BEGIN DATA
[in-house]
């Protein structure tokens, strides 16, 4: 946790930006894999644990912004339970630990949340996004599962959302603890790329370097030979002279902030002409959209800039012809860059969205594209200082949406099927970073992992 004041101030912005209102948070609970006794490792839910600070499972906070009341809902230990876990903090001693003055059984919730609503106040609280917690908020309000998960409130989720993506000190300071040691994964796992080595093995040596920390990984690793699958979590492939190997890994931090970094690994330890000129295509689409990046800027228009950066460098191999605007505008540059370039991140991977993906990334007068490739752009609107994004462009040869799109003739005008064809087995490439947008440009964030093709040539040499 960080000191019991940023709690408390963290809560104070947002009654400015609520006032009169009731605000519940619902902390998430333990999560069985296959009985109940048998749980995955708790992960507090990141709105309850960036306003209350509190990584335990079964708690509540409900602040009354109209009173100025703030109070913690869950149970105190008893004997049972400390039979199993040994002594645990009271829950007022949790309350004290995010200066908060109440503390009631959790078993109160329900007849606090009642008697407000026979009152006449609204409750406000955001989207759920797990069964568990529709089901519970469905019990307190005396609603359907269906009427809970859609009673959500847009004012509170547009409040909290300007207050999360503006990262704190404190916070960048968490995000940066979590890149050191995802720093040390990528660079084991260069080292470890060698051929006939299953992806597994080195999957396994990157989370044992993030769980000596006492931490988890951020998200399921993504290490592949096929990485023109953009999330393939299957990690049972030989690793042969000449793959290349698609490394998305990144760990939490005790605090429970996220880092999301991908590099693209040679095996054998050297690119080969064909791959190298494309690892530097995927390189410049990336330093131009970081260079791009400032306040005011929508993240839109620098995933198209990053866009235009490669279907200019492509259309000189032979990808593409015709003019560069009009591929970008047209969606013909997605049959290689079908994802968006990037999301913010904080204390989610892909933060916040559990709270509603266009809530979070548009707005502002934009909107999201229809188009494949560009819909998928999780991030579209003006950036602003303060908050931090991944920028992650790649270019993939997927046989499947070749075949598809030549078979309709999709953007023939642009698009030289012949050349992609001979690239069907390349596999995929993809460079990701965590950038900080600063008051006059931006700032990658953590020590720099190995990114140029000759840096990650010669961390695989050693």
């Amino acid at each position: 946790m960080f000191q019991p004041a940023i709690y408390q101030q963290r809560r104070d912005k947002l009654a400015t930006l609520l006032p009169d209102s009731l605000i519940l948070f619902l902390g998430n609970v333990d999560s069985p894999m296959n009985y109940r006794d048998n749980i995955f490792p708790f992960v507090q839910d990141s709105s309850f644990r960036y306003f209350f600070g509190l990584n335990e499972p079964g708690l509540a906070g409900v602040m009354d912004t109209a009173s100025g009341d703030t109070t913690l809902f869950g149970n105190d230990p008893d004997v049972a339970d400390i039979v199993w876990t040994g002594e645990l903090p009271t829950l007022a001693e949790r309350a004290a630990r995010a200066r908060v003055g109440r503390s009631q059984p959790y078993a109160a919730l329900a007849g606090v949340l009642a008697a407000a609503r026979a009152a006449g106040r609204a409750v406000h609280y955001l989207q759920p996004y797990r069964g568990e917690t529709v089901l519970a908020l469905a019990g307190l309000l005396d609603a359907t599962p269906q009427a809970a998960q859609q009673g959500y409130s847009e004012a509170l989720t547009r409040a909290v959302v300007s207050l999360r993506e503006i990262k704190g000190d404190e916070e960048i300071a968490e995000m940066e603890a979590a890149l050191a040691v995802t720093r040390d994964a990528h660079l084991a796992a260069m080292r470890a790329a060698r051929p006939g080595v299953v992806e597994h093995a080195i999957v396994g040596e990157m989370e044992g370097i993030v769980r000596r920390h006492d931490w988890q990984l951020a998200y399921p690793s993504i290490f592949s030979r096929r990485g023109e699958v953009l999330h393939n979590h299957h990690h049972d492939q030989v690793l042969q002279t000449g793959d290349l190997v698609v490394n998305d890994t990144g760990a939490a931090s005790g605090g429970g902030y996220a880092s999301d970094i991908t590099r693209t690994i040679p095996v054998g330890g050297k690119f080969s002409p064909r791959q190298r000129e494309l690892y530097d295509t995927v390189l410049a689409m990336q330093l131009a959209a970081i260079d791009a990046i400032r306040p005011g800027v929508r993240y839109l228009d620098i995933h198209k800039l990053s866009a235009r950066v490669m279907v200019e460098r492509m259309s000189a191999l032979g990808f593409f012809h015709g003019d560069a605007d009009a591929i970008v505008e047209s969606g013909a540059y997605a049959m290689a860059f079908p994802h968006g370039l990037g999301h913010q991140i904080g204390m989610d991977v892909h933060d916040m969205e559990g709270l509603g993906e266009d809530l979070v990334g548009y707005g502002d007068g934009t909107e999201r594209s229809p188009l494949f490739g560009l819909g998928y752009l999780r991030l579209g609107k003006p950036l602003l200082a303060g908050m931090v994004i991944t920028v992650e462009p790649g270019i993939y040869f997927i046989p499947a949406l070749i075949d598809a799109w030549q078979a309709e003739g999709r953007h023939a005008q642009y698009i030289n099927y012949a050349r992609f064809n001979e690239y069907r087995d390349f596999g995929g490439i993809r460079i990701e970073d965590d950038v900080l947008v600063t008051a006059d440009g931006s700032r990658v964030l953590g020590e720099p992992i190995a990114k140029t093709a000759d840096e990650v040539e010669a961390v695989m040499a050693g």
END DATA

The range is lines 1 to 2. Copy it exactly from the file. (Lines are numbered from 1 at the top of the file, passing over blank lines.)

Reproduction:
[in-house]
């Protein structure tokens, strides 16, 4: 946790930006894999644990912004339970630990949340996004599962959302603890790329370097030979002279902030002409959209800039012809860059969205594209200082949406099927970073992992 004041101030912005209102948070609970006794490792839910600070499972906070009341809902230990876990903090001693003055059984919730609503106040609280917690908020309000998960409130989720993506000190300071040691994964796992080595093995040596920390990984690793699958979590492939190997890994931090970094690994330890000129295509689409990046800027228009950066460098191999605007505008540059370039991140991977993906990334007068490739752009609107994004462009040869799109003739005008064809087995490439947008440009964030093709040539040499 960080000191019991940023709690408390963290809560104070947002009654400015609520006032009169009731605000519940619902902390998430333990999560069985296959009985109940048998749980995955708790992960507090990141709105309850960036306003209350509190990584335990079964708690509540409900602040009354109209009173100025703030109070913690869950149970105190008893004997049972400390039979199993040994002594645990009271829950007022949790309350004290995010200066908060109440503390009631959790078993109160329900007849606090009642008697407000026979009152006449609204409750406000955001989207759920797990069964568990529709089901519970469905019990307190005396609603359907269906009427809970859609009673959500847009004012509170547009409040909290300007207050999360503006990262704190404190916070960048968490995000940066979590890149050191995802720093040390990528660079084991260069080292470890060698051929006939299953992806597994080195999957396994990157989370044992993030769980000596006492931490988890951020998200399921993504290490592949096929990485023109953009999330393939299957990690049972030989690793042969000449793959290349698609490394998305990144760990939490005790605090429970996220880092999301991908590099693209040679095996054998050297690119080969064909791959190298494309690892530097995927390189410049990336330093131009970081260079791009400032306040005011929508993240839109620098995933198209990053866009235009490669279907200019492509259309000189032979990808593409015709003019560069009009591929970008047209969606013909997605049959290689079908994802968006990037999301913010904080204390989610892909933060916040559990709270509603266009809530979070548009707005502002934009909107999201229809188009494949560009819909998928999780991030579209003006950036602003303060908050931090991944920028992650790649270019993939997927046989499947070749075949598809030549078979309709999709953007023939642009698009030289012949050349992609001979690239069907390349596999995929993809460079990701965590950038900080600063008051006059931006700032990658953590020590720099190995990114140029000759840096990650010669961390695989050693």